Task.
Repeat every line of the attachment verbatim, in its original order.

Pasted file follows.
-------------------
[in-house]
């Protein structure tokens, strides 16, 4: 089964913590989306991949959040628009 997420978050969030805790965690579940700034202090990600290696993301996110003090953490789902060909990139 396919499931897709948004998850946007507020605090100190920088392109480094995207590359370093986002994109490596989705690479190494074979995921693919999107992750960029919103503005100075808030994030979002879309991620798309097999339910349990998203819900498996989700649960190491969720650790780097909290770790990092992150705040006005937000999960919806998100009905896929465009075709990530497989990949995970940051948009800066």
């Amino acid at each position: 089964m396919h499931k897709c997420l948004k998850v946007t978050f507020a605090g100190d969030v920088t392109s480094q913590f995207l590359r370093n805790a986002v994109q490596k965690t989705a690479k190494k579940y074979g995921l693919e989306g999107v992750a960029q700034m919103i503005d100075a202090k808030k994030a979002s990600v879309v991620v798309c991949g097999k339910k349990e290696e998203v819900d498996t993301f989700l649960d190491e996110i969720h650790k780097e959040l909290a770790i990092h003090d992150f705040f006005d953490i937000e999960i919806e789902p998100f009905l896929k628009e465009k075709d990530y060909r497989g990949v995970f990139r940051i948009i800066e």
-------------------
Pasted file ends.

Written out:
[in-house]
């Protein structure tokens, strides 16, 4: 089964913590989306991949959040628009 997420978050969030805790965690579940700034202090990600290696993301996110003090953490789902060909990139 396919499931897709948004998850946007507020605090100190920088392109480094995207590359370093986002994109490596989705690479190494074979995921693919999107992750960029919103503005100075808030994030979002879309991620798309097999339910349990998203819900498996989700649960190491969720650790780097909290770790990092992150705040006005937000999960919806998100009905896929465009075709990530497989990949995970940051948009800066």
């Amino acid at each position: 089964m396919h499931k897709c997420l948004k998850v946007t978050f507020a605090g100190d969030v920088t392109s480094q913590f995207l590359r370093n805790a986002v994109q490596k965690t989705a690479k190494k579940y074979g995921l693919e989306g999107v992750a960029q700034m919103i503005d100075a202090k808030k994030a979002s990600v879309v991620v798309c991949g097999k339910k349990e290696e998203v819900d498996t993301f989700l649960d190491e996110i969720h650790k780097e959040l909290a770790i990092h003090d992150f705040f006005d953490i937000e999960i919806e789902p998100f009905l896929k628009e465009k075709d990530y060909r497989g990949v995970f990139r940051i948009i800066e």